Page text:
Business plans and business sales books There should not be a significant difference between a business plan used for internal management, raising money and planning, and a business sales book used to sell a business. Both of these documents should be 90% complete at all times. They give a wonderful first impression to a buyer. Never forget the buyer is the one with the cash and who is taking most of the risk. He is looking for any reason at all to walk away from the deal. Being organized and having the ability to give the buyer information in a timely manner is the MOST IMPORTANT and EASYEST thing you can do to increase the chance of selling your company for the highest price. Ideally, every time the buyer requests for information, it should be delivered in a timely manner, in electronic form, accurate and up to date. Try to refuse from providing 1990's dreamy type pro-formas. They're not in vogue anymore. One final point; Buyers do realize that the last piece of due diligence information received is usually what the seller does not want anyone to focus on.
Preparing the company for sale: Run your business like you plan to keep it for the long term. When sellers attempt to prepare their company for sale, many times they avoid making needed investments in the company. If you invest cash into a project that has yet to pay off, then get credit for it in the valuation.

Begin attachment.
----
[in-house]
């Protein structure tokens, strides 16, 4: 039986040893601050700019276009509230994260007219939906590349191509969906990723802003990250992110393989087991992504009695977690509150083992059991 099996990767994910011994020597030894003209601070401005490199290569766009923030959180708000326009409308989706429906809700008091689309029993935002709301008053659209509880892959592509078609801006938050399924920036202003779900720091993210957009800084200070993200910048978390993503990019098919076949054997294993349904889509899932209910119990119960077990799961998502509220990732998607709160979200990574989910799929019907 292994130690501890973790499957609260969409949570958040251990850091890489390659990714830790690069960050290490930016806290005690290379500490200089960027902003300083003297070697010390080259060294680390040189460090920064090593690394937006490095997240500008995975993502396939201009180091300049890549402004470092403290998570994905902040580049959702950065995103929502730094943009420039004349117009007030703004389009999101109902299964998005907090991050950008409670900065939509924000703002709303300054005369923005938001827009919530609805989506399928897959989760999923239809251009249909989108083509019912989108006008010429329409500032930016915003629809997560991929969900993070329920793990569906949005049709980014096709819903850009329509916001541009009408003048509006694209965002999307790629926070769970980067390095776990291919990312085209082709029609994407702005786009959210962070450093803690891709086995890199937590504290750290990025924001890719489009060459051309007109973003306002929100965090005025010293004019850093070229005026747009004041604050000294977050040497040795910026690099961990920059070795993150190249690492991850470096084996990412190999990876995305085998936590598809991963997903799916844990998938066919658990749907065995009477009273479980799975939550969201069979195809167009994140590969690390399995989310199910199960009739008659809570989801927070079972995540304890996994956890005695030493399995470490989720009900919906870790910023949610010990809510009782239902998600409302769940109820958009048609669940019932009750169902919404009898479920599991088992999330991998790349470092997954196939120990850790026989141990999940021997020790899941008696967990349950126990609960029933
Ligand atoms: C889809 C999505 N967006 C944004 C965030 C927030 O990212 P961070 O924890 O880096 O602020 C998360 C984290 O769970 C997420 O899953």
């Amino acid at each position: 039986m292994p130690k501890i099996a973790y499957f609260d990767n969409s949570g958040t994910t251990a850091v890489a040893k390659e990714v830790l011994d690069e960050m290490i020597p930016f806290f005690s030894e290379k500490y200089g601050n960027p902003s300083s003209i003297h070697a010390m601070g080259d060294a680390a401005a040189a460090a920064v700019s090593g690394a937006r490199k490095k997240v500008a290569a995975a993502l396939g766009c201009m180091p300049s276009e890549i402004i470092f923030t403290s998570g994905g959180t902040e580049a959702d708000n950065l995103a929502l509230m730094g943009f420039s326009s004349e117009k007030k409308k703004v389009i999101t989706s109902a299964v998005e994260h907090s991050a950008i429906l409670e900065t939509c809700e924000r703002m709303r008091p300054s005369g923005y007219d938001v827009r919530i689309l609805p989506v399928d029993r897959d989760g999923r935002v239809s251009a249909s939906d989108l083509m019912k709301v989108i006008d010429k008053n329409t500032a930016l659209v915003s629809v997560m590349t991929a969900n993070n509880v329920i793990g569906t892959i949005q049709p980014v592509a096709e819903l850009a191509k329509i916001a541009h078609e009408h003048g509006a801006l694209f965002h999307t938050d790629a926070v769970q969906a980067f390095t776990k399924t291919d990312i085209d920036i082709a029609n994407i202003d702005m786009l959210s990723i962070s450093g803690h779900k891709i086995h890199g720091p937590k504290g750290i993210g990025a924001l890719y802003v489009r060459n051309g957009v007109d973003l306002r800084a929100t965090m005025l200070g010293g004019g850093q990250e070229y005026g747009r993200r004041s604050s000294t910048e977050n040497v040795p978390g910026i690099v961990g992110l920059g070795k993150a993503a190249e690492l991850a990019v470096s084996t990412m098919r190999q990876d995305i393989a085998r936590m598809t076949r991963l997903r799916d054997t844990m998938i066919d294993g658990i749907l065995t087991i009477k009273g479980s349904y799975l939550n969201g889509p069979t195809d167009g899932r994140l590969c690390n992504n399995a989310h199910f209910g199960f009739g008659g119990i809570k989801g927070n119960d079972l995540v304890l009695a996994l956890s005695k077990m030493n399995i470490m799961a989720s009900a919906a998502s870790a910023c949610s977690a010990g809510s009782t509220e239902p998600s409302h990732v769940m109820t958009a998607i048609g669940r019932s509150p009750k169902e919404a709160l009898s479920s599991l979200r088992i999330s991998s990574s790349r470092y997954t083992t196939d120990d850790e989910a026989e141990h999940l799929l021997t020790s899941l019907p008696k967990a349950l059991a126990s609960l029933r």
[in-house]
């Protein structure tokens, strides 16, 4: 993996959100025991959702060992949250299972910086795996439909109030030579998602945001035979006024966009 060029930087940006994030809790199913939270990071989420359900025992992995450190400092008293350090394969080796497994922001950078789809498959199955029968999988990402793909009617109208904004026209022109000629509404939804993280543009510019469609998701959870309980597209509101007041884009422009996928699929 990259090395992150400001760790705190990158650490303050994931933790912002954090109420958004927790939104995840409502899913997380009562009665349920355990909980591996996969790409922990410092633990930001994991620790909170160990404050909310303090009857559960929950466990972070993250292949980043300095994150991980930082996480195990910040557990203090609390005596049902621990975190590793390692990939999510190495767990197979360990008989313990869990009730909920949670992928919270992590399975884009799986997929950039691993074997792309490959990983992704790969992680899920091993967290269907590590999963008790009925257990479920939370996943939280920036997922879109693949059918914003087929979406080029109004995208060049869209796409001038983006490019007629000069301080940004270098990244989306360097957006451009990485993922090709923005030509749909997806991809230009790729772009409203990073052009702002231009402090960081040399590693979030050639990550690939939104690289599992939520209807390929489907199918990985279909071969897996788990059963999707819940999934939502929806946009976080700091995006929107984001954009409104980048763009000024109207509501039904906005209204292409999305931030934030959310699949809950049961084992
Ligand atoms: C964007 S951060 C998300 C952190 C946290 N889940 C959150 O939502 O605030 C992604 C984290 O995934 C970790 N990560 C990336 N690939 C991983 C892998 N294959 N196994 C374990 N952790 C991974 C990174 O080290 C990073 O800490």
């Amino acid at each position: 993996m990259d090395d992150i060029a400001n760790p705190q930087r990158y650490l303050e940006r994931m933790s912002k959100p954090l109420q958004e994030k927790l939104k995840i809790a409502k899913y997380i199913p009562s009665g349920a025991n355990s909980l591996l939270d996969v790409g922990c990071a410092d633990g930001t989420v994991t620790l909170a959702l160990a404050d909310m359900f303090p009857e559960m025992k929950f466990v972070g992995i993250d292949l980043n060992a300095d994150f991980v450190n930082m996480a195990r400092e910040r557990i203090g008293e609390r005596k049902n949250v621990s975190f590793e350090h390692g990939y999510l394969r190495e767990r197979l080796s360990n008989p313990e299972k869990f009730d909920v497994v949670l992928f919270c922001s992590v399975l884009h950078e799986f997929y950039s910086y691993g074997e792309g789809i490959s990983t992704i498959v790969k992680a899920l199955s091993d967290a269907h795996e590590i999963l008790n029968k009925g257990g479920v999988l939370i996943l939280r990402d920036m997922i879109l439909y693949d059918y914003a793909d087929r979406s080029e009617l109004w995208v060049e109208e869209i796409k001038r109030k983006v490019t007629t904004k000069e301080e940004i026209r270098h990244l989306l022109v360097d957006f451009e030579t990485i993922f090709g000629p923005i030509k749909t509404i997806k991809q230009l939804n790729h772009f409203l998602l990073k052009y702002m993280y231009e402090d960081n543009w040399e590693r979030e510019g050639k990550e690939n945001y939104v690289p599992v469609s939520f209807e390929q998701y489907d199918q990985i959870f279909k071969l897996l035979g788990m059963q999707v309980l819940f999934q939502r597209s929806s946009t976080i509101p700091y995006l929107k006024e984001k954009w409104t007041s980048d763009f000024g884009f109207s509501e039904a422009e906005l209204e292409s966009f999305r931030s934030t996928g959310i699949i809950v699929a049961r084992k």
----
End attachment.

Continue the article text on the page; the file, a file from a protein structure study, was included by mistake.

o Would you be willing to sell parts of the company or just the whole?
o Do you want to stay on with the buyer or leave after closing? And why?
o It is more attractive to buyers if there is someone at your company who can run the show upon your post closing departure.
o Stock vs. cash for consideration? There are way too many variables relating to stock covered here. However, keep in mind you may prefer $ 900,000 in cash and $ 300,000 in stock, as opposed to just $ 1,000,000 in cash. If treated correctly, stock deals can be beneficial in many ways.